The exponential rise and now nearly universal integration of electronic devices in our daily lives has necessitated the creation of advanced adhesives and coatings. Electrically Conductive Adhesives (ECAs) have worked their way into a number of fields both directly and indirectly related to electronics manufacturing. ECAs are typically composed of an epoxy resin but can also be made of UV cure and silicone adhesives. To overcome the high resistivity of these compounds, the adhesive is loaded with upward of 80 percent conductive materials. These adhesives can be applied in any number of usual ways, from syringe to screen print.
There is an enormous variation in ECAs, and choosing which adhesive is right for your application depends on a number of factors. ECAs vary depending on what conductive particles are used, as well as what adhesive they are suspended in.
Most adhesives can be made into conductors by adding enough conductive filler so the usual considerations about what adhesive will work best should be taken into account. Factors like application method and cure-time, as well as environmental and direct stresses the adhesive joint will be under all need to be considered. One and two-part epoxies are the most commonly used adhesives, but silicones and other UV cure adhesives are all options.
A number of metals or compounds can be used to provide the electrical conductivity in an ECA. Silver is the most common because it has a very low resistance and can be cost efficient compared to other options, such as gold. Copper, gold, nickel, aluminum and graphite are other popular options for ECAs. Certain combinations can offer other advantages – such as silver plated copper or nickel, which are often less expensive but still offer low resistivity. The exact composition of the filler and method of distribution in the adhesives can be tailored to meet the required specifications.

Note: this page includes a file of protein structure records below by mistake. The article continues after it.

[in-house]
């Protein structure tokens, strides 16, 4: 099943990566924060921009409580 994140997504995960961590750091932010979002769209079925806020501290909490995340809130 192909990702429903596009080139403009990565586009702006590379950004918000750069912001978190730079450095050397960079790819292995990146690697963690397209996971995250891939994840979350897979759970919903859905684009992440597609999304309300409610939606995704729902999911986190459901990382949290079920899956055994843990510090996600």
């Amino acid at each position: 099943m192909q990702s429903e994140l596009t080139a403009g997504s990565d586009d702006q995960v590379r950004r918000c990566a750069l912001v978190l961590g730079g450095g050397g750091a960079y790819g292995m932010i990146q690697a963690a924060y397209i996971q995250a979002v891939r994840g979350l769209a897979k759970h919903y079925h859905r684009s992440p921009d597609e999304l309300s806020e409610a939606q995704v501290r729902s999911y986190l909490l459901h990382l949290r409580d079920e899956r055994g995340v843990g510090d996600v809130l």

Silver and gold are metals that are commonly used to provide electrical conductivity in an ECA.
The use of ECAs can be broadly split into two categories – conductive uses and shielding uses. ECAs used as a conductive connection often use silver as the filler material, while ECAs used in shielding are most often made with less conductive materials, like graphite.
There are two main types of ECA used as a conductive pathway – isotropic conductive adhesives (ICAs), and anisotropic conductive adhesives (ACAs). While ICAs that are conductive in all directions, ACAs are conductive only in one direction (usually along the z-axis). ICAs are used in many applications where a solder would be appropriate and a ground path is necessary. ACAs are then suited for use in some specific circuit board applications such as flip-chips and RFID assembly.